On the State of Our Pulpit

(This article by Steve Kadar, Chair of the Sunday Services Committee, first appeared in the January 2013 issue of The Flame.)

I am writing about a problem that may not obvious to many of us, but is right in front of all of us every time we gather on a Sunday morning.  It is something we take for granted that has been around since before most of us were here, yet time and wear are showing its age and we are drawing near for a change.

I am talking about the state of our pulpit, the physical pulpit in the Sanctuary.

the front of the pulpit

The pulpit as most of us see it — photograph by Steve Kadar.

So far as we knew, the actual pulpit was built — by deceased former member Rick Scarfe, we have since been told — when the original Sanctuary was built in 1980, as is evident by the use of the same T-111 wood siding that is on the front of the building and also surrounds the pulpit on three sides.  The back of the pulpit is open, with one shelf for storage, while the actual top has space to hold things — a lot of things — and not unlike a closet tends to get filled with clutter.  Atop that main area are two additions, one a lectern nicely stained in a contrasting color to the pulpit’s wood while the other is a frame holding the lectern and covered in blue tape!  The latter came from who knows where while the other came from deceased charter member Dr. David Dick when he was active.  These additions try to elevate the area holding the preachers’ notes, etc. because the top of the pulpit is too low for most people to comfortably use.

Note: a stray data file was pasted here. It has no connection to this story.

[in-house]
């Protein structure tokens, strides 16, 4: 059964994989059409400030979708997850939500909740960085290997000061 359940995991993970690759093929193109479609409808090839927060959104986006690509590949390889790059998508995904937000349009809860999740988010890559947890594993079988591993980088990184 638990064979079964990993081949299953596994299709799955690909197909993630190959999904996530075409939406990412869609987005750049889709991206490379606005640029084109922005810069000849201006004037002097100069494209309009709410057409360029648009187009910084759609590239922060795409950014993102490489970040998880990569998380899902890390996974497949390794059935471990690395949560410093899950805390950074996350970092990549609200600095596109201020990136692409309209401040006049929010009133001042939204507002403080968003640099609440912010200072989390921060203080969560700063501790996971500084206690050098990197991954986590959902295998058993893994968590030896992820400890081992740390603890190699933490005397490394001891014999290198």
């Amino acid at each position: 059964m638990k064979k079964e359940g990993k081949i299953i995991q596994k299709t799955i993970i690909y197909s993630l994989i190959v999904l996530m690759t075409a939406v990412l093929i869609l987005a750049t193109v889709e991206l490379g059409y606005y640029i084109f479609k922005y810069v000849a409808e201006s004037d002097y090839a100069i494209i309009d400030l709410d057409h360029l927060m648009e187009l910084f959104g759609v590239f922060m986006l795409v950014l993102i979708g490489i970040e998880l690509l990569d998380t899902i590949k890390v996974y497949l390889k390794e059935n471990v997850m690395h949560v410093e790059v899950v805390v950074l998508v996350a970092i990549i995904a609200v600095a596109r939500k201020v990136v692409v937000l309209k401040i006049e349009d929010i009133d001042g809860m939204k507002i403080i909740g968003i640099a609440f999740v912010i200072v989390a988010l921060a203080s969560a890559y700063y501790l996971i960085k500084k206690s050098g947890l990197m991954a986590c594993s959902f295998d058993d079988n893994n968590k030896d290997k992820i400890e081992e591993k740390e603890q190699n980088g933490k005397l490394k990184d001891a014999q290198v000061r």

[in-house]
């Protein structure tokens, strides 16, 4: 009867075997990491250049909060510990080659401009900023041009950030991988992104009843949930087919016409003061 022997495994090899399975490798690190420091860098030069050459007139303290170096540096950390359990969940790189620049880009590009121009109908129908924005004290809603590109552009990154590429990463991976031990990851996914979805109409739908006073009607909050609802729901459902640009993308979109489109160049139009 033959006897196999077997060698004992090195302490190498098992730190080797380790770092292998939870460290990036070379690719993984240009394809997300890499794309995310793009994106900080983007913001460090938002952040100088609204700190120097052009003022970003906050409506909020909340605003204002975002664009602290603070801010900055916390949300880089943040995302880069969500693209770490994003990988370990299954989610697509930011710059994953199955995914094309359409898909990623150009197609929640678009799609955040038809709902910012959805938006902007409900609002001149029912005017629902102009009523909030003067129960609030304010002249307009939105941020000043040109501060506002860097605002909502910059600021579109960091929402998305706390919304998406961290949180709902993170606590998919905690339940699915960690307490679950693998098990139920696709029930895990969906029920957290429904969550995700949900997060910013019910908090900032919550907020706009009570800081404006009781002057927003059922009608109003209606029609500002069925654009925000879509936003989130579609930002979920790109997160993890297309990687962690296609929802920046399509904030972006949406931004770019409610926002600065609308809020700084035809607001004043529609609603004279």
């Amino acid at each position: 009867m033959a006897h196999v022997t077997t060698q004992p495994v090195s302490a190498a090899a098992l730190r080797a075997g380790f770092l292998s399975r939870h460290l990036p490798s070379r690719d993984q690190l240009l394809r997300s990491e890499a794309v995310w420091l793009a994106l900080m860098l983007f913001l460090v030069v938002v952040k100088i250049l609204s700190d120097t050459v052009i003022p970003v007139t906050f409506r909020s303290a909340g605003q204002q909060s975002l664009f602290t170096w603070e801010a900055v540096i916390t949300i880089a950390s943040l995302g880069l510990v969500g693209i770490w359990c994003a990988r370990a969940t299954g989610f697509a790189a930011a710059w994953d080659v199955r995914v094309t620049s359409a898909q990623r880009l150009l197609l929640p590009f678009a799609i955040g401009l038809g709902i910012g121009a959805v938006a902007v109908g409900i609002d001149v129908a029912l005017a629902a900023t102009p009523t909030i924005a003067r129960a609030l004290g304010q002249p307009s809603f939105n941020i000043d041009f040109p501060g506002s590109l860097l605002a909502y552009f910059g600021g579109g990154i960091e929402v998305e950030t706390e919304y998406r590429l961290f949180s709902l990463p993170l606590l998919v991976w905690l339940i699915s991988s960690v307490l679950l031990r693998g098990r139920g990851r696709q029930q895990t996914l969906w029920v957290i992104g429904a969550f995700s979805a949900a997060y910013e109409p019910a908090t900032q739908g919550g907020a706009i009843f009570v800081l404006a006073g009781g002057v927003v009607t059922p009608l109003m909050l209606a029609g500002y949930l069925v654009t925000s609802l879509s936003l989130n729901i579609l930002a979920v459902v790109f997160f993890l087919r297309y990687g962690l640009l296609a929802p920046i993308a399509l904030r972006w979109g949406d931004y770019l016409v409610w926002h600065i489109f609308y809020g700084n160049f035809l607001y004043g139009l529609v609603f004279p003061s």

rear of the pulpit

The rear of the pulpit, once it has been cleared of a lot of accumulated clutter — photography by Steve Kadar.

The problem is the pulpit is literally falling apart.  Pieces of it are coming off, which is not safe especially when the pulpit is to be moved — and that is no easy task!  It is physically very large for its location on the moveable riser above the floor of the Sanctuary.  For a number of our services the pulpit is moved off the riser because the space is otherwise needed for musicians, multiple speakers and other presentations that may not have been considered when the congregation moved to its current location.  No matter the why or the how, though, something needs to be done to prevent injury and to offer something more functional for our current needs.  (In addition,  the microphone, even on the “goose-neck”, is too far away from most speakers’ mouths and the microphone cord is out in the open, which isn’t very attractive and is also a potential trip and tangle hazard, particularly during Children’s Focus.)

One of our members has recently done some carpentry “triage” to keep the physical pulpit stable — and basically keep it upright — but this is a short-term fix.  Several options exist in terms of what to do about these problems that the UUFP can entertain.  We can, for example, build (or have built) a new and somewhat smaller pulpit that would be functional and stable and attractive.  Or we could buy a new and somewhat smaller pulpit.  There may be other options that none of us have even thought about at this point.  This is no small issue and we don’t want anything that would not be accepted or appreciated by the congregation!

The Sunday Service Committee has been receiving input on this issue and has scheduled a townhall meeting to take place after services on April 21st.  Any and all options and suggestions will be entertained as we seek a way to solve the problem.

Until then you can be thinking, looking at what we have now, seeing what works when we don’t use the regular pulpit at a service, and asking yourself what also we could have that would work for us in our sacred space.

About acmillard

Andrew serves as minister to the Unitarian Universalist Fellowship of the Peninsula in Newport News, Virginia.
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